I first met Iain Turnbull at an Edinburgh and SE Scotland CAMRA beer festival at Meadowbank in the late 1990s. He was there with his colleagues from Restalrig Village Brewery, promoting the new venture and enjoying the beer. They seemed to be an amiable bunch and we got chatting. Several brewery visits and many pints later, I found myself as his assistant at the brewery where he constantly astonished me by his ability to estimate the temperature of wort by looking at it, and being able to convert between systems of measurement in his head - part natural talent; part decades of experience. He had first arrived in Edinburgh as a brewing student at Heriot Watt in the 1960s, but never graduated because he got a job with a major brewery and learned first hand from some of the greats of that period. At Courage, he seems to have ended up as the last brewer at many a brewery, and developed a healthy disrespect for accountancy-led brewing.
One of my favourite of his many stories comes from his time at, I think, Bristol, where the UK version of Fosters was made. At this time, the gyle numbers were a letter-number-letter sequence that between them indicated the date and some other information about the product. One day in September, there was a commotion in the loading area. The draymen were refusing to take the latest batch of Fosters out for delivery. The head brewer, accompanied by Iain, went down to find out what the fuss was about and were shown the number on the kegs: K9P. "Dog piss? Sounds about right! Send it out!" Alas the draymen were not swayed by the Head Brewer's argument and the beer eventually went out as batch K8aP. But K9P was later recycled by Iain as a beer name at least twice.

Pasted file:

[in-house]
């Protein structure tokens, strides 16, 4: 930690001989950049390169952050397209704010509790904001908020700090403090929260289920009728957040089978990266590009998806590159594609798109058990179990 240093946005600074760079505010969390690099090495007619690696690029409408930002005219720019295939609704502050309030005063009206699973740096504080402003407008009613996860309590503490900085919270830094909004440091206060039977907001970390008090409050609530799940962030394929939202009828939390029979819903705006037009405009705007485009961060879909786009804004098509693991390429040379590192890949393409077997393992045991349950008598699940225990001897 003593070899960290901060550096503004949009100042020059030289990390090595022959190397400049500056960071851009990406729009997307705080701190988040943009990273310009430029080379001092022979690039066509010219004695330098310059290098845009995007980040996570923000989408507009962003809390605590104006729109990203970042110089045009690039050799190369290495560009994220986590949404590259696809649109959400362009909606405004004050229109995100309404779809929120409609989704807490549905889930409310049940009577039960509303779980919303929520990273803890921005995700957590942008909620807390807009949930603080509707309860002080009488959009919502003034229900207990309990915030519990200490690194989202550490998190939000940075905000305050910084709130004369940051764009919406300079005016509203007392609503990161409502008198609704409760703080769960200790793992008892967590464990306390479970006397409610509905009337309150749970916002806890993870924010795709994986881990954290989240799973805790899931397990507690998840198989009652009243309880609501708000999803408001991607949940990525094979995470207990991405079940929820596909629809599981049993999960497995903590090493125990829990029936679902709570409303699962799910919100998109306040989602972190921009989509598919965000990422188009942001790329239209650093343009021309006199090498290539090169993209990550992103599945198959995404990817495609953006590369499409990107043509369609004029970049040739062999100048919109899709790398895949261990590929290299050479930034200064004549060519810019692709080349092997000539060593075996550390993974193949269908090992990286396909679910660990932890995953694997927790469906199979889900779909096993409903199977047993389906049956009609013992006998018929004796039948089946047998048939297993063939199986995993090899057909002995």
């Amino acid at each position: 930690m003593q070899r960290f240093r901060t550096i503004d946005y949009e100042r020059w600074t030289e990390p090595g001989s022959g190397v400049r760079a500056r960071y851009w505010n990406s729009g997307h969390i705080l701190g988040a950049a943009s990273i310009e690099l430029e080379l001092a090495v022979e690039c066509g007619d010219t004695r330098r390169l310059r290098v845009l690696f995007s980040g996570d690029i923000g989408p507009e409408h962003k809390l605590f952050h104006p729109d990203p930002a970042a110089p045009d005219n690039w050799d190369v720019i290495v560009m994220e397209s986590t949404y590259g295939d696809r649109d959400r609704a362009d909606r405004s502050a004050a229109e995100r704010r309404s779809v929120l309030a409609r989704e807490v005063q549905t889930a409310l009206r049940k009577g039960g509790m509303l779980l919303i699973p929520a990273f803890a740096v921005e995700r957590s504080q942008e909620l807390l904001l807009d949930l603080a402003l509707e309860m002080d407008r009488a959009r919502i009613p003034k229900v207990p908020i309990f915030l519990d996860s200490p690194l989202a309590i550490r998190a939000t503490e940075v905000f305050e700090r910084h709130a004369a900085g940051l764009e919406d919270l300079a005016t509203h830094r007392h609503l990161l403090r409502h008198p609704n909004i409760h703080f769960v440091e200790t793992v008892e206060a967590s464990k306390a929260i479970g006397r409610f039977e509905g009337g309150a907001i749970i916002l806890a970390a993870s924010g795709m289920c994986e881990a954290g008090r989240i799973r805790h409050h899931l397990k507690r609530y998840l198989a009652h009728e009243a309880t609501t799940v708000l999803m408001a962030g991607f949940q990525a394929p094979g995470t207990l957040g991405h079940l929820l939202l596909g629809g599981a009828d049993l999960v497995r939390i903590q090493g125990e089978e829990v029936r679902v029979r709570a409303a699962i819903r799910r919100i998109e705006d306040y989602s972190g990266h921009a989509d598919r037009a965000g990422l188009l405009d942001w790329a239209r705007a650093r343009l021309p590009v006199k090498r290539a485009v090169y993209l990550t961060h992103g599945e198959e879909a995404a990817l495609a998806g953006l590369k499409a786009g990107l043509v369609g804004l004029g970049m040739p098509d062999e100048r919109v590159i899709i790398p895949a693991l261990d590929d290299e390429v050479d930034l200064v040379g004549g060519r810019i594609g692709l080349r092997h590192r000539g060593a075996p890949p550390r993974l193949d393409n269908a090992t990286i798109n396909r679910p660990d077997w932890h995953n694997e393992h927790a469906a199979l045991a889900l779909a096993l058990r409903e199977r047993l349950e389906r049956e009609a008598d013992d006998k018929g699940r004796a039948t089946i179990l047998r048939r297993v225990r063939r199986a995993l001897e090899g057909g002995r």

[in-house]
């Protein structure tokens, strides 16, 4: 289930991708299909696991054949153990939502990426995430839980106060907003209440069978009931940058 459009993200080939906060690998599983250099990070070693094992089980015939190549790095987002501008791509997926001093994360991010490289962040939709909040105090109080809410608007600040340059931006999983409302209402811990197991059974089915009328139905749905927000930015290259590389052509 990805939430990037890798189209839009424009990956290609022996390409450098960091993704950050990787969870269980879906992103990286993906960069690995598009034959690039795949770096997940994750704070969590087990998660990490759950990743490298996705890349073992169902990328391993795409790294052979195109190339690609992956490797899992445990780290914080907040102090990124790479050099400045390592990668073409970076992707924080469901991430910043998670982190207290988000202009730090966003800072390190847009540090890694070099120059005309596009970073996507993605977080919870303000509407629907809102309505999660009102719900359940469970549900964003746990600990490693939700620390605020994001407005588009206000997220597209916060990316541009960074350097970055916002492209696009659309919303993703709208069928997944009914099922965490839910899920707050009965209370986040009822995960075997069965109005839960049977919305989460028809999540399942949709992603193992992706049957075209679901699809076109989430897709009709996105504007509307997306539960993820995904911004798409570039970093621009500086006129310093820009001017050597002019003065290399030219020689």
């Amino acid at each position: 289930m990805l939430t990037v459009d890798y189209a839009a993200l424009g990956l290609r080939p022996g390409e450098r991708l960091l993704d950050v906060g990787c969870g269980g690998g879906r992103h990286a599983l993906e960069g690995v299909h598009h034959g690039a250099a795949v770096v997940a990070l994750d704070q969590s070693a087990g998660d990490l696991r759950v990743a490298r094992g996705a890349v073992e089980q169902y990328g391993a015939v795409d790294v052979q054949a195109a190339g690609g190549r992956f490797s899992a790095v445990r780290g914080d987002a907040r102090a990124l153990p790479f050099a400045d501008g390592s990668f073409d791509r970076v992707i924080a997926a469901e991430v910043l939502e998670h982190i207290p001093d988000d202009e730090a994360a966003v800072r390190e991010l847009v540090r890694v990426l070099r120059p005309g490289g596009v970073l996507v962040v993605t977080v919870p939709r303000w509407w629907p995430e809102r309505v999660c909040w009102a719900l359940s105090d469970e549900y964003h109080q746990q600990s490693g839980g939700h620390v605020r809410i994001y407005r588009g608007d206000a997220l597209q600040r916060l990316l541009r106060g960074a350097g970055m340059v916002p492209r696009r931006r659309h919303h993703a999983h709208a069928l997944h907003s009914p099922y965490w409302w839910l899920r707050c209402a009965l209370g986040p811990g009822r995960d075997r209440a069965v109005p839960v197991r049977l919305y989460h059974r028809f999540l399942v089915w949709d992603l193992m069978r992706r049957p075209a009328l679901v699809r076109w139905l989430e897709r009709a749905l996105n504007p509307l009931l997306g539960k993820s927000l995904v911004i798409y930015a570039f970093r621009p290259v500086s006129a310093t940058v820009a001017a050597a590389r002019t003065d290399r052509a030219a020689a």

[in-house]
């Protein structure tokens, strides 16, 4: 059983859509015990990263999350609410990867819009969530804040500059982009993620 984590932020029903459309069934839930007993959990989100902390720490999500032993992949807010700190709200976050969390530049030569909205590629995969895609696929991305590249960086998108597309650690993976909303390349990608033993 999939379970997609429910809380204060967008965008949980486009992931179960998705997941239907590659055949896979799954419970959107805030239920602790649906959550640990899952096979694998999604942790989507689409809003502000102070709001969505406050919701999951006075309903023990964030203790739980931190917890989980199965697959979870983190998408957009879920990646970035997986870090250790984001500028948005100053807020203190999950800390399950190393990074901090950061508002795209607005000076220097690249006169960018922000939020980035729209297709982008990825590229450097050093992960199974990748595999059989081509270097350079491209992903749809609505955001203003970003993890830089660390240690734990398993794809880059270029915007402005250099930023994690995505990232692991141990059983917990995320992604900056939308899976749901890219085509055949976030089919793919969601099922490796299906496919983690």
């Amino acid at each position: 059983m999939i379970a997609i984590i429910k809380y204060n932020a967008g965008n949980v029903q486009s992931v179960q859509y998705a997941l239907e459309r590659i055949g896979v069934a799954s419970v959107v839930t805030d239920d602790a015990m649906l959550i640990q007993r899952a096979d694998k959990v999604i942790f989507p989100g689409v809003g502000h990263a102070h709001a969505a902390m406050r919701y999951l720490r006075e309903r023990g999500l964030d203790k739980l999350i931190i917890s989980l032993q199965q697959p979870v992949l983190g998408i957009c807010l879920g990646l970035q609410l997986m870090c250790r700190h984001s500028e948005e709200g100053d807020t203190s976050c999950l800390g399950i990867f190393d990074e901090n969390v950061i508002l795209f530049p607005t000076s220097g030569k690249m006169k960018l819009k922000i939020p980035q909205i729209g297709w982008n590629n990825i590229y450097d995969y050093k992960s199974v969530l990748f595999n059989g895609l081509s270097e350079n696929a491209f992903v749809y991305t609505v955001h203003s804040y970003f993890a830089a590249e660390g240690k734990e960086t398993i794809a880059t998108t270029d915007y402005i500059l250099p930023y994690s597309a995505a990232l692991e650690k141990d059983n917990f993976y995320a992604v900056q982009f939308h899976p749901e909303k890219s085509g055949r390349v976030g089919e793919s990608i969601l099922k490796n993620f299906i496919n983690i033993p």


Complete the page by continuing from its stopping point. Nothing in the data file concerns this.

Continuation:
His time at breweries closed by Courage was supplemented by time at breweries closed by other companies. When not brewing, he was selling cement and did a stint running a pub. After Restalrig went pear-shaped (having the business management side done by someone who, despite extensive experience, had an alcohol problem so serious it killed him not long after, was part of the problem), Iain, David Murray and I set up Fisherrow Brewery, which lasted a couple of years until David's sudden and untimely death from an hereditary heart problem.
In the time since then, he worked in a number of smaller breweries, and did a six month stint in Nigeria helping to restart a large lager brewery there. He ran a business sourcing and building plant for small breweries.
And in 2009 he was diagnosed with terminal prostate cancer.
His response was a big two fingers to that, and with the help of other brewers he produced a series of brews in aid of Macmillan Cancer Support. My last time brewing with him was for one of his Brewer's Swansong brews at Tryst Brewery in Falkirk. But he pointedly failed to die and there were a good number of fundraising brews including a revival of Fisherrow favourite, Portobello Porter. But, cancer sucks, and does not play well with other conditions. He spent an increasing amount of time in hospital after a stroke and a bladder condition that necessitated brutal surgery. And he was never the same. He always was an awkward, stubborn bugger, with an off-colour sense of humour that never quite stepped over the line. He delighted in making life difficult for jobsworth bureaucrats, often by having read the relevant legislation or regulations. He was, for a couple of years, the official "Token Heterosexual" at Pride Scotia events. But illness took the pleasure out of life. We were concerned when he didn't fill in some forms in a way designed to create headaches for bureaucrats; when the humour stopped and antipathy took its place. It was obvious living was now a chore.
The last time I saw Iain was at the New Year, where we shared bottles of early 1970s Courage Russian Imperial Stout that he had brewed back in the day. He was very frail. This morning, we learned that we will have to retrieve the special beer he made a few years ago for his own funeral so it can serve its intended purpose.